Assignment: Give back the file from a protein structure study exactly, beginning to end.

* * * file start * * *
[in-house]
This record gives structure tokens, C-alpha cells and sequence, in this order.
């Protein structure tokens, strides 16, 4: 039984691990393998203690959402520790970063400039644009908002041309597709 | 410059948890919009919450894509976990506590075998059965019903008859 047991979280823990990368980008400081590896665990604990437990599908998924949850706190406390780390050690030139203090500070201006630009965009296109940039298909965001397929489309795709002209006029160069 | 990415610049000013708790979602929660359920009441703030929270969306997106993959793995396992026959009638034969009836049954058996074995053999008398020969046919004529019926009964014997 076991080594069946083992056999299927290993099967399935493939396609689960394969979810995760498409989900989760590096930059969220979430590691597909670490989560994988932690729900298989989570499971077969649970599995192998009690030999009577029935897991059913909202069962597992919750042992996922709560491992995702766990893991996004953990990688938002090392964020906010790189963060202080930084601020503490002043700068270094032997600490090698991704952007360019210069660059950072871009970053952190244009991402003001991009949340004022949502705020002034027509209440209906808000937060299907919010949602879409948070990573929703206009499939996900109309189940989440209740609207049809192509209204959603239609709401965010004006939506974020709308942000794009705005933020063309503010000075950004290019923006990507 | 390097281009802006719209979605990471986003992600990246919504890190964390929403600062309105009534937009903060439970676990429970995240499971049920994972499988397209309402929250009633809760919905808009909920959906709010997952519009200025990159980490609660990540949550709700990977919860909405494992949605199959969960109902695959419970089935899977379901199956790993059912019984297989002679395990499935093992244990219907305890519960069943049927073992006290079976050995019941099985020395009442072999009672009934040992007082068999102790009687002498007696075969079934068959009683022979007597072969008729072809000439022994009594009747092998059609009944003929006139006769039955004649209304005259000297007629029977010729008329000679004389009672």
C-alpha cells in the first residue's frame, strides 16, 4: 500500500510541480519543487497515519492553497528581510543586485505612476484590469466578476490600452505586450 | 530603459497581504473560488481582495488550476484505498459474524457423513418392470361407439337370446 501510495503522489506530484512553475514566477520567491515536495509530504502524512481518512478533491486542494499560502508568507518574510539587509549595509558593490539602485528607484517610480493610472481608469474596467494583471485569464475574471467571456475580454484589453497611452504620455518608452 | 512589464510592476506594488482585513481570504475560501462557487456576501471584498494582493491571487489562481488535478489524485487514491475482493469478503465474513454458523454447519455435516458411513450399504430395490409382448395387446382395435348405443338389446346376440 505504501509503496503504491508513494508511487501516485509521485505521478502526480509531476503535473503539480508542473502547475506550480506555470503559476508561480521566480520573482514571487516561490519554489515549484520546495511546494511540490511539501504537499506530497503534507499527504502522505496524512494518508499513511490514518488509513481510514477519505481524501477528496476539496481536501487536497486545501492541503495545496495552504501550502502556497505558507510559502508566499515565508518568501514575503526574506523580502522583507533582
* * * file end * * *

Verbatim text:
[in-house]
This record gives structure tokens, C-alpha cells and sequence, in this order.
């Protein structure tokens, strides 16, 4: 039984691990393998203690959402520790970063400039644009908002041309597709 | 410059948890919009919450894509976990506590075998059965019903008859 047991979280823990990368980008400081590896665990604990437990599908998924949850706190406390780390050690030139203090500070201006630009965009296109940039298909965001397929489309795709002209006029160069 | 990415610049000013708790979602929660359920009441703030929270969306997106993959793995396992026959009638034969009836049954058996074995053999008398020969046919004529019926009964014997 076991080594069946083992056999299927290993099967399935493939396609689960394969979810995760498409989900989760590096930059969220979430590691597909670490989560994988932690729900298989989570499971077969649970599995192998009690030999009577029935897991059913909202069962597992919750042992996922709560491992995702766990893991996004953990990688938002090392964020906010790189963060202080930084601020503490002043700068270094032997600490090698991704952007360019210069660059950072871009970053952190244009991402003001991009949340004022949502705020002034027509209440209906808000937060299907919010949602879409948070990573929703206009499939996900109309189940989440209740609207049809192509209204959603239609709401965010004006939506974020709308942000794009705005933020063309503010000075950004290019923006990507 | 390097281009802006719209979605990471986003992600990246919504890190964390929403600062309105009534937009903060439970676990429970995240499971049920994972499988397209309402929250009633809760919905808009909920959906709010997952519009200025990159980490609660990540949550709700990977919860909405494992949605199959969960109902695959419970089935899977379901199956790993059912019984297989002679395990499935093992244990219907305890519960069943049927073992006290079976050995019941099985020395009442072999009672009934040992007082068999102790009687002498007696075969079934068959009683022979007597072969008729072809000439022994009594009747092998059609009944003929006139006769039955004649209304005259000297007629029977010729008329000679004389009672």
C-alpha cells in the first residue's frame, strides 16, 4: 500500500510541480519543487497515519492553497528581510543586485505612476484590469466578476490600452505586450 | 530603459497581504473560488481582495488550476484505498459474524457423513418392470361407439337370446 501510495503522489506530484512553475514566477520567491515536495509530504502524512481518512478533491486542494499560502508568507518574510539587509549595509558593490539602485528607484517610480493610472481608469474596467494583471485569464475574471467571456475580454484589453497611452504620455518608452 | 512589464510592476506594488482585513481570504475560501462557487456576501471584498494582493491571487489562481488535478489524485487514491475482493469478503465474513454458523454447519455435516458411513450399504430395490409382448395387446382395435348405443338389446346376440 505504501509503496503504491508513494508511487501516485509521485505521478502526480509531476503535473503539480508542473502547475506550480506555470503559476508561480521566480520573482514571487516561490519554489515549484520546495511546494511540490511539501504537499506530497503534507499527504502522505496524512494518508499513511490514518488509513481510514477519505481524501477528496476539496481536501487536497486545501492541503495545496495552504501550502502556497505558507510559502508566499515565508518568501514575503526574506523580502522583507533582